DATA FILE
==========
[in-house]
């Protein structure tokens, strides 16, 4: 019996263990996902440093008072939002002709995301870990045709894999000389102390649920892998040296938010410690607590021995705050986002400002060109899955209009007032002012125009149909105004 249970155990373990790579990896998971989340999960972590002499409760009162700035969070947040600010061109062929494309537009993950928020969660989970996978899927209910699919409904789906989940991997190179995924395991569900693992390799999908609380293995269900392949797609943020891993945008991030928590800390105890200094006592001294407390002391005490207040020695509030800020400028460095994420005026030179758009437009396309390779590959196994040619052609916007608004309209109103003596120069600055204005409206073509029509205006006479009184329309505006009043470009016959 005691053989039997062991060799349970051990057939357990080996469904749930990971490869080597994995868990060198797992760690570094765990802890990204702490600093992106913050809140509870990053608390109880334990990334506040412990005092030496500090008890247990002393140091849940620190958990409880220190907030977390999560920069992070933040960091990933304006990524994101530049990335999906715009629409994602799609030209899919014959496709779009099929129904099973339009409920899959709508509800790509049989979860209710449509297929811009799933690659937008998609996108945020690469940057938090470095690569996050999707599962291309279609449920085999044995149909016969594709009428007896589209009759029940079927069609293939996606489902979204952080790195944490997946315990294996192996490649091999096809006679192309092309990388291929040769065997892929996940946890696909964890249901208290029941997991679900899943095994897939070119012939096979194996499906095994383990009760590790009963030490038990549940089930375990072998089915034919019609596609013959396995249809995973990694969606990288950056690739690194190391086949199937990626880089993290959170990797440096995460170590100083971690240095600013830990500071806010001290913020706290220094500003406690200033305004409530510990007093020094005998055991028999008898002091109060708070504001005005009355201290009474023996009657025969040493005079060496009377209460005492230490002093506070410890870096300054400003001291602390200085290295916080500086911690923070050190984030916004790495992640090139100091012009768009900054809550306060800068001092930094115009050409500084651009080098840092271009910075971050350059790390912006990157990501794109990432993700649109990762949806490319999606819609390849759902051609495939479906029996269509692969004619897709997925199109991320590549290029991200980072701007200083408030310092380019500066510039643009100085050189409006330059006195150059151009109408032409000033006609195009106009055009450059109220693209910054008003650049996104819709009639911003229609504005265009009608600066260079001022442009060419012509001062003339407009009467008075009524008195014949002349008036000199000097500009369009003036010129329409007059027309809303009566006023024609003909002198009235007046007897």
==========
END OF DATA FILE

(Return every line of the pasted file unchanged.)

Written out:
[in-house]
């Protein structure tokens, strides 16, 4: 019996263990996902440093008072939002002709995301870990045709894999000389102390649920892998040296938010410690607590021995705050986002400002060109899955209009007032002012125009149909105004 249970155990373990790579990896998971989340999960972590002499409760009162700035969070947040600010061109062929494309537009993950928020969660989970996978899927209910699919409904789906989940991997190179995924395991569900693992390799999908609380293995269900392949797609943020891993945008991030928590800390105890200094006592001294407390002391005490207040020695509030800020400028460095994420005026030179758009437009396309390779590959196994040619052609916007608004309209109103003596120069600055204005409206073509029509205006006479009184329309505006009043470009016959 005691053989039997062991060799349970051990057939357990080996469904749930990971490869080597994995868990060198797992760690570094765990802890990204702490600093992106913050809140509870990053608390109880334990990334506040412990005092030496500090008890247990002393140091849940620190958990409880220190907030977390999560920069992070933040960091990933304006990524994101530049990335999906715009629409994602799609030209899919014959496709779009099929129904099973339009409920899959709508509800790509049989979860209710449509297929811009799933690659937008998609996108945020690469940057938090470095690569996050999707599962291309279609449920085999044995149909016969594709009428007896589209009759029940079927069609293939996606489902979204952080790195944490997946315990294996192996490649091999096809006679192309092309990388291929040769065997892929996940946890696909964890249901208290029941997991679900899943095994897939070119012939096979194996499906095994383990009760590790009963030490038990549940089930375990072998089915034919019609596609013959396995249809995973990694969606990288950056690739690194190391086949199937990626880089993290959170990797440096995460170590100083971690240095600013830990500071806010001290913020706290220094500003406690200033305004409530510990007093020094005998055991028999008898002091109060708070504001005005009355201290009474023996009657025969040493005079060496009377209460005492230490002093506070410890870096300054400003001291602390200085290295916080500086911690923070050190984030916004790495992640090139100091012009768009900054809550306060800068001092930094115009050409500084651009080098840092271009910075971050350059790390912006990157990501794109990432993700649109990762949806490319999606819609390849759902051609495939479906029996269509692969004619897709997925199109991320590549290029991200980072701007200083408030310092380019500066510039643009100085050189409006330059006195150059151009109408032409000033006609195009106009055009450059109220693209910054008003650049996104819709009639911003229609504005265009009608600066260079001022442009060419012509001062003339407009009467008075009524008195014949002349008036000199000097500009369009003036010129329409007059027309809303009566006023024609003909002198009235007046007897």